Spikes and Bubbles in Turbulent Mixing: High Atwood Number Rayleigh-Taylor Instability
Daniel Livescu (CCS-2/LANL)
Mark R. Petersen (CCS-2/LANL)
Steven L. Martin (Ohio State University)
Patrick S. McCormick (CCS-1/LANL)
The Rayleigh-Taylor instability occurs at the interface between a heavy fluid overlying a light fluid, under a constant acceleration, and is of fundamental importance in a multitude of applications ranging from astrophysics and to ocean and atmosphere dynamics. The flow starts from rest and small perturbations at the interface between the two fluids grow to large sizes, interact nonlinearly, and eventually become turbulent. In many cases, the density ratio between the two fluids is large, e.g. air interpenetrating helium has a density ratio of 7, yet most studies to date address the low density ratio case and no Direct Numerical Simulations (such that all scales of motion are resolved) have been performed for Atwood number, A > 0.5 (corresponding to a density ratio of 3). Previous results at A = 0.5 (Livescu et al, Journal of Turbulence 2009, Livescu and Ristorcelli, Journal of Fluid Mechanics 2007 and 2008, Cabot and Cook, Nature Physics 2006) hint to some startling new physics in high Atwood number Rayleigh-Taylor mixing, for example the asymmetry of the mixing, not seen at small density differences.
The images presented here show the density field obtained from the largest fully resolved instability simulation performed to date: Rayleigh-Taylor instability at A=0.75 (density ratio of 7) on a 2304x4096^2 mesh. The results fully confirm the conjectures made earlier by the authors and are in agreement with previous experiments for the layer growth rate. In particular, the asymmetry of the mixing leads to a tangible alteration of the mixing layer: the formation of "spikes" on the light fluid side and "bubbles" on the heavy fluid side."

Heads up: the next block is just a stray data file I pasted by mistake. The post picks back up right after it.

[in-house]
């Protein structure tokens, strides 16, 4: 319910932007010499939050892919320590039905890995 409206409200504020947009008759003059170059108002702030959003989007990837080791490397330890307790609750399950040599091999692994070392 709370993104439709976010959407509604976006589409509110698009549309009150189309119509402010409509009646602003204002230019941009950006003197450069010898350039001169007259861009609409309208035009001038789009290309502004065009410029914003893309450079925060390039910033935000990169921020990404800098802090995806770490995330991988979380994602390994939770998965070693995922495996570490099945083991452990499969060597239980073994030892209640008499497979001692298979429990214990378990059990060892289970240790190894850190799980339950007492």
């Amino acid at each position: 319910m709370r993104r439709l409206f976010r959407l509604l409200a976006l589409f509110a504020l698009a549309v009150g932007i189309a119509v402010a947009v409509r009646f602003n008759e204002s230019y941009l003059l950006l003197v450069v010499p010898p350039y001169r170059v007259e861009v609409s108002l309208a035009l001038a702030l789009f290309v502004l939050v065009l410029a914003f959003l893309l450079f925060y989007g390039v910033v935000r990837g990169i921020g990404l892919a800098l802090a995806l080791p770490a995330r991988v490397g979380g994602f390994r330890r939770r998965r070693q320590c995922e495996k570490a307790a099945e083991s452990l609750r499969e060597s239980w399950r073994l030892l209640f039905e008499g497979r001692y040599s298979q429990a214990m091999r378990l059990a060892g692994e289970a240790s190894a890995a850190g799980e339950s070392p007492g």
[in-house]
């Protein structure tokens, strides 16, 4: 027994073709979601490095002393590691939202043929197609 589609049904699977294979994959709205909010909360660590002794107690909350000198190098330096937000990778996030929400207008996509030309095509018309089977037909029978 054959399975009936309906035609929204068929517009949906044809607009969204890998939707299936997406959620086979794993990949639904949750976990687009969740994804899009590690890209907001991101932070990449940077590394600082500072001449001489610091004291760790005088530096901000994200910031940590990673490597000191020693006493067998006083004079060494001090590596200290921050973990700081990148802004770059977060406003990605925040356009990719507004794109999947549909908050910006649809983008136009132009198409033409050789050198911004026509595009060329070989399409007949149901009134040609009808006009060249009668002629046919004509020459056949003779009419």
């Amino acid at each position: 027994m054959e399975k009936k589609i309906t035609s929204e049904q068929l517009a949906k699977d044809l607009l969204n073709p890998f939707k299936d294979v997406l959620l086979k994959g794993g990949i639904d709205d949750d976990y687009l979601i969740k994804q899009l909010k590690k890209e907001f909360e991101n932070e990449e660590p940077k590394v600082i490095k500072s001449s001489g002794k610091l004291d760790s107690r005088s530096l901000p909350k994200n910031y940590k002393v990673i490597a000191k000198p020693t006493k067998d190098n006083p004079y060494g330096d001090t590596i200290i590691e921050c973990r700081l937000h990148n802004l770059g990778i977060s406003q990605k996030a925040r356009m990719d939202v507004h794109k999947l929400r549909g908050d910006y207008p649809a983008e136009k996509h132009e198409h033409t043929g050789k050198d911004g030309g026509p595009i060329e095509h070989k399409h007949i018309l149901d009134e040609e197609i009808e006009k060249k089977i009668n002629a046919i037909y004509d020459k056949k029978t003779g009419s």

Los Alamos National Laboratory is operated by the Los Alamos National Security, LLC for the U.S. Department of Energy NNSA under contract no. DE-AC52-06NA25396. This work was funded in part by the LDRD program at Los Alamos National Laboratory through project number 20090058DR. The simulation was performed on the LLNL ASC Dawn supercomputer, as part of the open science runs.
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The images have not been published. Reporters can freely use this image. Credit: Daniel Livescu (CCS-2/LANL), Mark R. Petersen (CCS-2/LANL), Steven L. Martin (Ohio State University), Patrick S. McCormick (CCS-1/LANL)
Please notify Daniel Livescu before using the images.